The preferred embodiment of the flood light 2 has an internal profile of specific dimensions. The reflecting surfaces change at positions which are not dependent on the tri-parabolic portion of main reflector surface 8. The following parabolic distances and the dimensions of the reflector will now be specified by reference to a multiplication factor of the focal distance A (which can be substituted by dimension F1 if desired, because they are equal):

(1) As illustrated in FIG. 4 the parabolic length of curvature area 3 from line 12 to line 14 (or shown in cross section as point 12 and point 14 in FIG. 5) of approximately 4.1 times the focal length A (4.1A);

(2) As illustrated in FIG. 4, the parabolic length of curvature of area 5 from line 14 to line 16 of FIG. 4 (or shown in cross section as point 14 and point 16 in FIG. 5) is of a length of approximately 3.1 times the focal distance A (3.1A);

(3) As illustrated in FIG. 1 or 3, the width 39 of the opening of main reflector surface at the rim 6 at which segment 25 terminates, and the maximum distance apart of the side reflectors 9 and 11 at their lower rim, and the width of the opening at rim 6 at which segment 21 begins, are each equal and a distance of approximately 9.6 times the focal length A (9.6A).

(4) As illustrated in FIG. 1 or 2, the longitudinal length 41 of the main reflector surface 8 is preferably 13.6 times the focal length A(13.6A). The longitudinal length 41 is the perpendicular distance measured between a line which is perpendicular to the plane of the rim 6 which makes a tangent to the left hand extremity of the reflector (located along portion 3 between point 12 and between point 14) to a line parallel to the perpendicular line passing through point 22 at the end of segment 25 on rim 6.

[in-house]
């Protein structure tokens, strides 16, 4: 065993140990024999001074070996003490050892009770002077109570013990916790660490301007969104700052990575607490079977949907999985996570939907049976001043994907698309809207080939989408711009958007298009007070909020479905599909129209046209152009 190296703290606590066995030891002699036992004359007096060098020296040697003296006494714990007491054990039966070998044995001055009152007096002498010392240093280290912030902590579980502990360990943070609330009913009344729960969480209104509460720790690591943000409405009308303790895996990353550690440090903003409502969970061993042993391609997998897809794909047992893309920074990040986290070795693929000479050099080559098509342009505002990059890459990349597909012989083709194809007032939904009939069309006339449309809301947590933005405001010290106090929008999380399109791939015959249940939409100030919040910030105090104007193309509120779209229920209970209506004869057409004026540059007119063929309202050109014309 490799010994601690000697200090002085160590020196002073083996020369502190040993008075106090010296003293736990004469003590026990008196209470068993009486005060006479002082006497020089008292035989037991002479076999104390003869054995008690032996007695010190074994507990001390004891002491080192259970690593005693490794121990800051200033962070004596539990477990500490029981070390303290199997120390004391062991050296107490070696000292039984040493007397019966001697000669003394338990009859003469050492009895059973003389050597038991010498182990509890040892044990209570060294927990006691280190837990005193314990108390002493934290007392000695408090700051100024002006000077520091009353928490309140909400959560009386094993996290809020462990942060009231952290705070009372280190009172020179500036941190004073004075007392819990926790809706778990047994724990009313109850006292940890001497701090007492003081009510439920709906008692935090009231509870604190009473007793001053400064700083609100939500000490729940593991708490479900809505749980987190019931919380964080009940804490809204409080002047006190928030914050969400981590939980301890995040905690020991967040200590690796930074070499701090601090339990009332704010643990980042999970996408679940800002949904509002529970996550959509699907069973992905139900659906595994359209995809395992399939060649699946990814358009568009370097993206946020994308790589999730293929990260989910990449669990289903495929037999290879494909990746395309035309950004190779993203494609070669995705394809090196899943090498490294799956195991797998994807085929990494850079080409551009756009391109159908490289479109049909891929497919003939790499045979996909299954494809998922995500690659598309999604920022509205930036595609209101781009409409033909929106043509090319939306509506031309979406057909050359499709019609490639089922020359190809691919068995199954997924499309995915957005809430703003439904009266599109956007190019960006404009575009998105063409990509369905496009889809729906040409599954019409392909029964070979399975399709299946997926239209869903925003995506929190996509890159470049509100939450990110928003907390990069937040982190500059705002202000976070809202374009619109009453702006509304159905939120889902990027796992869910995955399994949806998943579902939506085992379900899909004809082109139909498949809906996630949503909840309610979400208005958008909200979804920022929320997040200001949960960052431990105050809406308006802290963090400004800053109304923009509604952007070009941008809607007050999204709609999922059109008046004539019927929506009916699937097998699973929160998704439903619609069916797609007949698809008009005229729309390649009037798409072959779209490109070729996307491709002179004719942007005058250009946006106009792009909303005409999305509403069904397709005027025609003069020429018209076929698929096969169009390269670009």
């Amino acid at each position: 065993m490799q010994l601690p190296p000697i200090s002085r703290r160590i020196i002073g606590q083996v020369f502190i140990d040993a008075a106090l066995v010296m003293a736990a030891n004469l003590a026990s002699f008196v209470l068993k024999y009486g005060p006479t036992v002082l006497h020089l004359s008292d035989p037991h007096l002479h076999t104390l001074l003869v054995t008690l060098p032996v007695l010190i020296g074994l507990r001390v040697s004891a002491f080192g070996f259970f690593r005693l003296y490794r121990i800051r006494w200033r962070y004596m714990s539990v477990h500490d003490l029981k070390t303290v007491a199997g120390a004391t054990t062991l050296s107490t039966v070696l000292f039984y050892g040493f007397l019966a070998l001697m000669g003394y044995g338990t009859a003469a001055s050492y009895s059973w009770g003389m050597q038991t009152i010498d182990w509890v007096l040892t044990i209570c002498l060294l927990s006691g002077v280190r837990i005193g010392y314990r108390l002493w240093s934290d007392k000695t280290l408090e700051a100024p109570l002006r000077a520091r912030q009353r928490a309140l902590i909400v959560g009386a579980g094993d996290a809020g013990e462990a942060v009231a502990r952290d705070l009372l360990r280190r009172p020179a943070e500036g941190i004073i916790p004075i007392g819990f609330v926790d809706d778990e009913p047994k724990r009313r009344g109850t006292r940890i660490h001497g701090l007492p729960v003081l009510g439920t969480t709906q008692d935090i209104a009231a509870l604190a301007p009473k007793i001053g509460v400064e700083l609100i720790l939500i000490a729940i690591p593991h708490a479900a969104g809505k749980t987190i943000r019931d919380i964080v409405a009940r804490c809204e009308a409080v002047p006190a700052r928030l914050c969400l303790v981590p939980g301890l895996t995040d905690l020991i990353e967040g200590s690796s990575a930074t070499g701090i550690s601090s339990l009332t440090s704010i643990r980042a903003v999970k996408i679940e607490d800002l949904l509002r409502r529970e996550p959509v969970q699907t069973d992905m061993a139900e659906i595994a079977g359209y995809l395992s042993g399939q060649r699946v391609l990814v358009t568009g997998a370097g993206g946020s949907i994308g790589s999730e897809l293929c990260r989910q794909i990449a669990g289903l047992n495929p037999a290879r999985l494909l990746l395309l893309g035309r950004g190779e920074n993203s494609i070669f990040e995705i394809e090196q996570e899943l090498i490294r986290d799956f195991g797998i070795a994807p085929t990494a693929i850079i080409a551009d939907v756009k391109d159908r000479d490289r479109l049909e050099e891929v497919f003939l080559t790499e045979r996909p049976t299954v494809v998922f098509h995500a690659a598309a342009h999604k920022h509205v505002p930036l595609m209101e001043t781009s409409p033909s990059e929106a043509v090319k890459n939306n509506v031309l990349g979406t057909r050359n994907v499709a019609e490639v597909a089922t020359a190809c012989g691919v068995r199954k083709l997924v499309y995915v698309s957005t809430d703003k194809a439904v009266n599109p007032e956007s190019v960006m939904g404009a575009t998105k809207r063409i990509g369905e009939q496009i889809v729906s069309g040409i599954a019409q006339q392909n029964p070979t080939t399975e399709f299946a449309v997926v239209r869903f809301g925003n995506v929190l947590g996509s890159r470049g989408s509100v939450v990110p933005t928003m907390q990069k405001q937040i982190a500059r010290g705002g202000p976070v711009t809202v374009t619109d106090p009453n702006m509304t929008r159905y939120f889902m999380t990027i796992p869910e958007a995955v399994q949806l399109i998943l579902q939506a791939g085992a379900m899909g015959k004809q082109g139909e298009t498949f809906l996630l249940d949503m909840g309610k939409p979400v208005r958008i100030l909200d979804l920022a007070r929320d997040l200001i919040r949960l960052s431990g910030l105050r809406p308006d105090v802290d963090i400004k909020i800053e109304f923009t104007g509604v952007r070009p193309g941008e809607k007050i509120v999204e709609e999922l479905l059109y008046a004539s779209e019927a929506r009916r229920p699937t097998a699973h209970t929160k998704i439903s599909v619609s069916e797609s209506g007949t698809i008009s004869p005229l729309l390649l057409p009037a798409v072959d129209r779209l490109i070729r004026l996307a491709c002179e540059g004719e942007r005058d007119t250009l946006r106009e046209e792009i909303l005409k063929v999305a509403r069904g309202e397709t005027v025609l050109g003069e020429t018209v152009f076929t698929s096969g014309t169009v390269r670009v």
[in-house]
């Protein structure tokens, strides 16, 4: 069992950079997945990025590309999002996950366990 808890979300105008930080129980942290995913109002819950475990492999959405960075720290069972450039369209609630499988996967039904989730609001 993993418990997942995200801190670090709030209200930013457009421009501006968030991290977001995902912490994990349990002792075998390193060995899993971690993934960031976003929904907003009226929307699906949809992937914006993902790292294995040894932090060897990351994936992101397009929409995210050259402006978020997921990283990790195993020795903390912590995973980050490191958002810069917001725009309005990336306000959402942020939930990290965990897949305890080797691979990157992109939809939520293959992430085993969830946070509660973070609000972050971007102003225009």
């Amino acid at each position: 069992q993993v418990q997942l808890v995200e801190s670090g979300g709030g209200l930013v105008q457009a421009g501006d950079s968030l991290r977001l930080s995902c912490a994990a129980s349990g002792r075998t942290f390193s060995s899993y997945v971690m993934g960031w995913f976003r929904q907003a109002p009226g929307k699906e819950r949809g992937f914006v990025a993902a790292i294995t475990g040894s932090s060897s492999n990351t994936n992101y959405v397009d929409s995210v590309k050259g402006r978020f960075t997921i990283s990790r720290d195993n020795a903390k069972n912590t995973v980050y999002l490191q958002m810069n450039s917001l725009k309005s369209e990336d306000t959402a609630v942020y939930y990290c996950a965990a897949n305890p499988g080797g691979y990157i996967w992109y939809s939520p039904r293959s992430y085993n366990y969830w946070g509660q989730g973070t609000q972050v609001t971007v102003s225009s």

(5) As illustrated in FIGS. 1 and 2, the length 43 of the main reflector opening measured from the front rim to the back rim is 12.9 times the focal length A (12.9A).

The tri-parabolic main reflector surface 8 does not have the same reflecting sheeting finish all across its width. Three different surface finishes are utilised.

The area 3 of FIGS. 1 and 4, is positioned, attached to, or constructed along the parabolic contour of segment 21, from a specular finish reflecting sheet generally manufactured from aluminium of the type sold under the trade mark ANO-COIL: (catalogue number 715.30).

The area 5 of FIGS. 1 and 4, is positioned, attached to, or constructed along the parabolic contour of segment 23, from a large hammered concave reflecting sheet generally of aluminium which is a concave peened or concentrating reflecting sheet, sold under the brand ANO-COIL (catalogue number 211.33).

The areas 3 and 5 are centrally positioned with respect to the width 39 of the reflector 8. That is the centre lines of the areas 3 and 5 are coincident with the centre line through the reflector perpendicular to width 39, which also halves width 39.

The areas 3 and or 5 can be formed in the reflector 8 by the method of substituting an area of reflector 8 with an insert having the reflective sheeting of areas 3 and or 5. The insert being contoured to the parabolic shape or shapes which correspond with the location of the areas 3 and or 5. Another method is to simply attach the pre contoured reflective sheeting of areas 3 and or 5 by any known means such as riveting. This latter method will lessen the focal distance of the area 3 and or 5 from the focal point 10, but only minutely, without disrupting the operation of the reflector 8. If desired the area 3 can be attached by a different means to that of area 5.

The rest of the areas are as follows: 13 and 17 follow the contours of segment 21; areas 15 and 19 follow the contour of segment 23; the area 7 follows the contour of segment 25; and all the areas of the side reflectors 9 and 11 (each of which is illustrated in FIG. 1) are all constructed from or coated or overlaid with small hammered convex reflecting sheet generally of aluminium which is a spreading or convex peened reflecting sheet sold under the brand name ANO-COIL (catalogue number 217.33).

While a particular brand of specular, concave peened and convex peened reflecting sheet is described, other brands of reflecting sheets can be used, providing they meet the same specification of reflecting sheet associated with those specific products above. Also while aluminium is the material chosen for this embodiment, any appropriate material or combination of materials which function with the same reflectivity of the same peen sizes will be satisfactory.